More than words

re: the rehabilitation of the term “socialism”: obviously the root problem is the state.  We all agree on that, right?

The way I’ve seen these kinds of arguments is as a proxy of the question of what, without central government, an economy would naturally look like.  On one level, because I realize the root problem, I don’t particularly care, because that realization leads me to comfortably view the result as more just anyway.  However, I know what result would fail that test (re-centralization), and believe the task between now and then is to prevent that result.  I don’t think EVERYTHING would be collectivized, and don’t think everything should be.  Virtually no one does, not even the furthest left of anarchists.  Nor do I think everything will be based on competition, or should be, because some things people just tend to not want to compete on.

As for the terms themselves:

To me, “capitalism” invokes the status-quo, or at least the power relations that define it — such that I’d argue libertarianism by definition is anti-capitalist.  Socialism doesn’t invoke the status-quo, but from my interpretation it seems to be a value judgment of collectivism as a good in itself.

Hence, the problem with language.  If what you mean by a word isn’t what most people mean by it, then you constantly have to explain it when you speak.  If the agenda Kevin Carson lists at bottom here is your definition of Socialism, then I am a Socialist; if your definition of socialism is somehow opposed to that kind of agenda, or it holds the collective-as-unalloyed-good view I described above (and by definition thinks anything that isn’t collectively held is bad) then I am not.  Confusing, isn’t it?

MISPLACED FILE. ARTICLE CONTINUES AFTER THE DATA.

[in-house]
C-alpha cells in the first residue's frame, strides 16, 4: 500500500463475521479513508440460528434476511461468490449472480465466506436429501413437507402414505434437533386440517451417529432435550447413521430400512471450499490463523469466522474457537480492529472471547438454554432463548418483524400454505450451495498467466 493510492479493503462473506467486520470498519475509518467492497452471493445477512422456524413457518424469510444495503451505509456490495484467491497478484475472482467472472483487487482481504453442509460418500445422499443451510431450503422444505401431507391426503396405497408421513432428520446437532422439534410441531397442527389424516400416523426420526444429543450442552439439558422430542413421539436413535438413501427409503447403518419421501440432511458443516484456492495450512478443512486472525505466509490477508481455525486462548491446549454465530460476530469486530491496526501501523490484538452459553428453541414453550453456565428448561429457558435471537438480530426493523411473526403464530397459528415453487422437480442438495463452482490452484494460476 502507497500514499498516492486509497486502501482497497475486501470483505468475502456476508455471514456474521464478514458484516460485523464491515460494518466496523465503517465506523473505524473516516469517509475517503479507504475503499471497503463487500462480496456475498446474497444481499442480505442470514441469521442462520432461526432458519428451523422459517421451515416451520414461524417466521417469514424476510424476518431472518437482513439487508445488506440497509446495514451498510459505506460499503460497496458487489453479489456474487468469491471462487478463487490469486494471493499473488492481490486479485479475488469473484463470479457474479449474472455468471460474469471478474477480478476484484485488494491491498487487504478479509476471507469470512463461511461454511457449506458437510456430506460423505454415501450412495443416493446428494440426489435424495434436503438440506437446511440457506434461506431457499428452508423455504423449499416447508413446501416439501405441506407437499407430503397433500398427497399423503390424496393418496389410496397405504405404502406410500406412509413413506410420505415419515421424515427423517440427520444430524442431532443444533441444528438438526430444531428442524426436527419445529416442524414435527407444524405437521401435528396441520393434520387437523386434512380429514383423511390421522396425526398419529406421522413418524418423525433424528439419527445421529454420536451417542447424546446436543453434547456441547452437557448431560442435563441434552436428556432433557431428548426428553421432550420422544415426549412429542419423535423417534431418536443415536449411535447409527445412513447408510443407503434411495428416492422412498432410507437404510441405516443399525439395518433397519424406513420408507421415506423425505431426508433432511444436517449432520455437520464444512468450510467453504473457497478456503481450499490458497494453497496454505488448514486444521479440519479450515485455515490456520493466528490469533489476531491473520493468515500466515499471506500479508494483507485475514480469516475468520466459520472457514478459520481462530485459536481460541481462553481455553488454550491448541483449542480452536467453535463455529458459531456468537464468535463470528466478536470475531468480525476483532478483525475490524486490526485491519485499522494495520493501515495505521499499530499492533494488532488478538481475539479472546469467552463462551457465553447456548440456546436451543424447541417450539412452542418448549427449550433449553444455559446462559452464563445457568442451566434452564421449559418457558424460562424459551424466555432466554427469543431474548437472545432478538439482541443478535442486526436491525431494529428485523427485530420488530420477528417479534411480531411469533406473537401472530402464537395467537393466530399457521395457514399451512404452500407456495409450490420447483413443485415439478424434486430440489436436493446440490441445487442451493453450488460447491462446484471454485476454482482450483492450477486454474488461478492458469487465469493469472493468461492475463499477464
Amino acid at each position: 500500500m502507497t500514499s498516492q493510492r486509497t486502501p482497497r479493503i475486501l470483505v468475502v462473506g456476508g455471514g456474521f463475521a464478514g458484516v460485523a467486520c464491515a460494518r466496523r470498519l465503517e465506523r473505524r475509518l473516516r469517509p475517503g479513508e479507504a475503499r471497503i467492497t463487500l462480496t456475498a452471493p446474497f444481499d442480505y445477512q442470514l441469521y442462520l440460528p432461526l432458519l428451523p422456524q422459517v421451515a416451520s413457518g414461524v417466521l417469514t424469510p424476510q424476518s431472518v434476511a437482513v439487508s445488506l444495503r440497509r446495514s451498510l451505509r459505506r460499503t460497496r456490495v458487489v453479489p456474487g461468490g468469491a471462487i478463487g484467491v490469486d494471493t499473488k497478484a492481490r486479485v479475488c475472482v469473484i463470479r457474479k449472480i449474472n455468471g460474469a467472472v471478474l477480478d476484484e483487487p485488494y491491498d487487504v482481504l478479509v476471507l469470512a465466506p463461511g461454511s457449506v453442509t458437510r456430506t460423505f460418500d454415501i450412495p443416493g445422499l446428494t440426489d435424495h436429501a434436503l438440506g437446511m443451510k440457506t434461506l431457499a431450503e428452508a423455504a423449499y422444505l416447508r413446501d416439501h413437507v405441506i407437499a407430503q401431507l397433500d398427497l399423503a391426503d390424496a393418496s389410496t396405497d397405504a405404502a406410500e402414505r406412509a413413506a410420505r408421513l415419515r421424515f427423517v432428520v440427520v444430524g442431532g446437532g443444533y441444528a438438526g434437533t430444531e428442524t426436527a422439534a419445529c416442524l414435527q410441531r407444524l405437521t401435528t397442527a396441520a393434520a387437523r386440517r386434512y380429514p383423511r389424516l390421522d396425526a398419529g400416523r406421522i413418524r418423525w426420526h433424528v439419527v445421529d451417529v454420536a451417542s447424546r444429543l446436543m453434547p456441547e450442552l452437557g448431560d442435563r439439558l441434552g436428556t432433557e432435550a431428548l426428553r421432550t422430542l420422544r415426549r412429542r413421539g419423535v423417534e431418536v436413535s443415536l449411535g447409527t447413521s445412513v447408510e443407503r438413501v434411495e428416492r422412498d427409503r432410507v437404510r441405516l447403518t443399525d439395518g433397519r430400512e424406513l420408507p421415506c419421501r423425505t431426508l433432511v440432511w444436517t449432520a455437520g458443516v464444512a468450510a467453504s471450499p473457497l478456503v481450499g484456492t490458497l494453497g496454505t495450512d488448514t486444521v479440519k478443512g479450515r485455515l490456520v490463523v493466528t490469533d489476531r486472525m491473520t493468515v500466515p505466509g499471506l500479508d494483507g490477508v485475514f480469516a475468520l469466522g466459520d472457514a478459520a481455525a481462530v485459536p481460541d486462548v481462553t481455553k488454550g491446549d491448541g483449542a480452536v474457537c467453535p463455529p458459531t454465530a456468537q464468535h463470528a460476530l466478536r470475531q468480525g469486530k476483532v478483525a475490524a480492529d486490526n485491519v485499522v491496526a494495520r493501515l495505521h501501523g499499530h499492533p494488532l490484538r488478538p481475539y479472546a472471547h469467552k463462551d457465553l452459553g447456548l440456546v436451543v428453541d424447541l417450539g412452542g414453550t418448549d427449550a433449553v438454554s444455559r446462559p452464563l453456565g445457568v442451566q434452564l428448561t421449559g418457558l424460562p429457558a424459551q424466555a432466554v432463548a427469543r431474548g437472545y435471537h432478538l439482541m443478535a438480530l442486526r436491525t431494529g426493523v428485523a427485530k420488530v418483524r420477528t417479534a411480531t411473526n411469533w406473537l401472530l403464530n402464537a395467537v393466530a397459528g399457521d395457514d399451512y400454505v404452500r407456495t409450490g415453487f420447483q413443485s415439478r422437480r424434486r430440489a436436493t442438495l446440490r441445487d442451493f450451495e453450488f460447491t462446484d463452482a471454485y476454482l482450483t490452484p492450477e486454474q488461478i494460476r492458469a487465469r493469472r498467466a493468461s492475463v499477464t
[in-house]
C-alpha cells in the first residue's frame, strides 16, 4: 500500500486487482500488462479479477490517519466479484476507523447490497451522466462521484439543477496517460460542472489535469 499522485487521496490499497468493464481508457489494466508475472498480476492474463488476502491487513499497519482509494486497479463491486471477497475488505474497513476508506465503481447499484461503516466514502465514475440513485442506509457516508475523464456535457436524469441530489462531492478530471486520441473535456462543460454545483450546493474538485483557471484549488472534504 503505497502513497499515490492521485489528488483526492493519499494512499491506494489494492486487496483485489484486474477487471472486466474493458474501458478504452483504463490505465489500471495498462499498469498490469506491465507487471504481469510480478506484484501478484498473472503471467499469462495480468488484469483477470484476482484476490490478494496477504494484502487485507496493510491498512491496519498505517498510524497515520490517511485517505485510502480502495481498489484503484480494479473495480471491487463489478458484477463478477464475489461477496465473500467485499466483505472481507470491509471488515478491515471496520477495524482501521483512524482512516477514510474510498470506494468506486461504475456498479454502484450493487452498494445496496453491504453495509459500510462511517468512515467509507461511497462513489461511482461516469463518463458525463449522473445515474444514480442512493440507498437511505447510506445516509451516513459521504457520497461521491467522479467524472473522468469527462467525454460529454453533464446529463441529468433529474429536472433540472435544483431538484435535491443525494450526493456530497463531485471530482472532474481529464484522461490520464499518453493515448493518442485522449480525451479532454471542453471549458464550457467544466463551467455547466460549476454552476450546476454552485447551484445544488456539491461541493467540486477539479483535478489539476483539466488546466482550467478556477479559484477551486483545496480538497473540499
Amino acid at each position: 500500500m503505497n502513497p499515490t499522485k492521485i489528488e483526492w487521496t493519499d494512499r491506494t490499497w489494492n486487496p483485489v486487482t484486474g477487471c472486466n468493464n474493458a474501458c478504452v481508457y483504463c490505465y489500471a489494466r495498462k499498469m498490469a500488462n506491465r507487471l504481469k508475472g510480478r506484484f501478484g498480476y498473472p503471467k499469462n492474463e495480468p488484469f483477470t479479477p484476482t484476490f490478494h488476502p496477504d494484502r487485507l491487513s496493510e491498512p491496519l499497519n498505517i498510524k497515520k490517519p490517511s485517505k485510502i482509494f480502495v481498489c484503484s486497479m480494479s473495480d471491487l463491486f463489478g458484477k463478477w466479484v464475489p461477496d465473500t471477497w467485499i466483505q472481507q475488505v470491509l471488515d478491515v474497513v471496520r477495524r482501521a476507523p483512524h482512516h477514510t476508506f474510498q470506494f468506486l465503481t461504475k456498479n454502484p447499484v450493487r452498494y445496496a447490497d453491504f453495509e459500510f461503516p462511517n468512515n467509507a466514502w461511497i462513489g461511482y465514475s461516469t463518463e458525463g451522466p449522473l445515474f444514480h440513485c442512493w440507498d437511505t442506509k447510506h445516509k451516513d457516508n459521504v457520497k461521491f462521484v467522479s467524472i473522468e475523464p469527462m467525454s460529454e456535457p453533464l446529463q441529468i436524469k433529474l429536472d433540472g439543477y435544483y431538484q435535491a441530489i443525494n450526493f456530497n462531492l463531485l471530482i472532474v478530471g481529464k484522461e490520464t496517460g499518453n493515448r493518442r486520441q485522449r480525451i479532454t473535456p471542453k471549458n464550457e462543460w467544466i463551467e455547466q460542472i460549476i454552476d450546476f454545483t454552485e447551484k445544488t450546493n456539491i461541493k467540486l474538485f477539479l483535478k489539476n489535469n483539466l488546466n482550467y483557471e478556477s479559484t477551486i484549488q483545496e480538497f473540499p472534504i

Regardless of ones argument, you have to be careful not to slip from arguing a different society to claiming a path to a different man.  I’ve come to the point I have about society precisely because of noting our fallability & inconsistency: centralized power assumes, incorrectly, that an elite can exist that is immune to human nature.  We can discuss terms all we want, but to me, once we get past the theoretical there won’t be a reason to call the result anything.


About b-psycho

Left-libertarian blogger & occasional musician.
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2 Responses to More than words

  1. Clint says:

    This is a great, thoughtful post.

    “On one level, because I realize the root problem, I don’t particularly care”

    Absolutely. Sometimes I don’t even know if it’s even worth imagining what the outcomes would look like, beyond general details, because the more important point is what principles will drive it.

    And, if it’s a truly free/equal society, then it’s outcome won’t be predetermined. It will be determined by the will of the people it serves.

  2. Pingback: Psychopolitik 2.0 » Interested Parties are Interested

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